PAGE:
Wood contains growth rings, which are formed by seasonal variations in wood growth. The inner part of the growth ring, formed in spring and summer, is known as early wood. The outer part, formed in autumn and winter, is known as late wood. There are also some cells, known as rays, which grow in the radial direction. These also provide transport and storage of nutrients.

Wood is a highly anisotropic material and it is therefore important to distinguish the orientation of wood with respect to the direction in which it grows. The directions are shown below. Axial is the direction along the long axis of the wood, radial is the direction along a radius of the circular trunk cross-section, and tangential is the direction that is at right angles to the radial direction.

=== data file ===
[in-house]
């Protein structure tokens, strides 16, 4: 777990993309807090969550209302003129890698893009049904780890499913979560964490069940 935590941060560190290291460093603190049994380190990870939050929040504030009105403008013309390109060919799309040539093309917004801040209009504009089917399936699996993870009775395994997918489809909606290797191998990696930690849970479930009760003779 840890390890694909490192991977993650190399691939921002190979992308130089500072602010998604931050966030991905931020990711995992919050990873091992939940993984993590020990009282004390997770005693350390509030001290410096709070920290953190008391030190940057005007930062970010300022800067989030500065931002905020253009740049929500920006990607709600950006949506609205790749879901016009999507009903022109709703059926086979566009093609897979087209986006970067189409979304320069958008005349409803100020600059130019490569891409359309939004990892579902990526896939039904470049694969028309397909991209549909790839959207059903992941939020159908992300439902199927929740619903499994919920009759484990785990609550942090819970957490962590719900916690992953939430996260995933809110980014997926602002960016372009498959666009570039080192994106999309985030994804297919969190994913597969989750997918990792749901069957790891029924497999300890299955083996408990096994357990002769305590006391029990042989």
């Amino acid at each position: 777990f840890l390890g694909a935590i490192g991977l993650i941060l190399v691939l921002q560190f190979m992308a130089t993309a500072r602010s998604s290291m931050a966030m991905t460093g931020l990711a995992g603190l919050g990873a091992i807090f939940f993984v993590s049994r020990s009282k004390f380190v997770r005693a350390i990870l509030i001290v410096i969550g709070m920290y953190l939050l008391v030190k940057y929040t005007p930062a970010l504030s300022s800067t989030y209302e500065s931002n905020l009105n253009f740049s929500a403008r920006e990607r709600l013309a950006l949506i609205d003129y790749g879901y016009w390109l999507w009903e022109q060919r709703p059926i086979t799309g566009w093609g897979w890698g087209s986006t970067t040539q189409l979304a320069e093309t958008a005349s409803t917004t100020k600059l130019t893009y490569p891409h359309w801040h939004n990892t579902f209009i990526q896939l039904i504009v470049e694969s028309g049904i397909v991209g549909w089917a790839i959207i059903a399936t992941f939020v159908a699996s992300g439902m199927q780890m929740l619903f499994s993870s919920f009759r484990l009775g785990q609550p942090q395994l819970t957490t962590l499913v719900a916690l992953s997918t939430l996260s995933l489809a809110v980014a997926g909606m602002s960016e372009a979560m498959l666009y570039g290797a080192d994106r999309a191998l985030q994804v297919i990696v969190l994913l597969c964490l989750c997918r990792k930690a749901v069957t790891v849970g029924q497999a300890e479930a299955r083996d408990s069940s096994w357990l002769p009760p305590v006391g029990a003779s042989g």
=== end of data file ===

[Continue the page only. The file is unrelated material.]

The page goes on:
Due to the anisotropic nature of the wood, its properties are highly dependent on the direction that it is cut. Most timber is cut in a tangential-axial manner or in a radial-axial manner. As a result of the orientation of the fibres within the wood, the strength in the axial direction can be 25 to 30 times greater than the strength in the radial or tangential directions.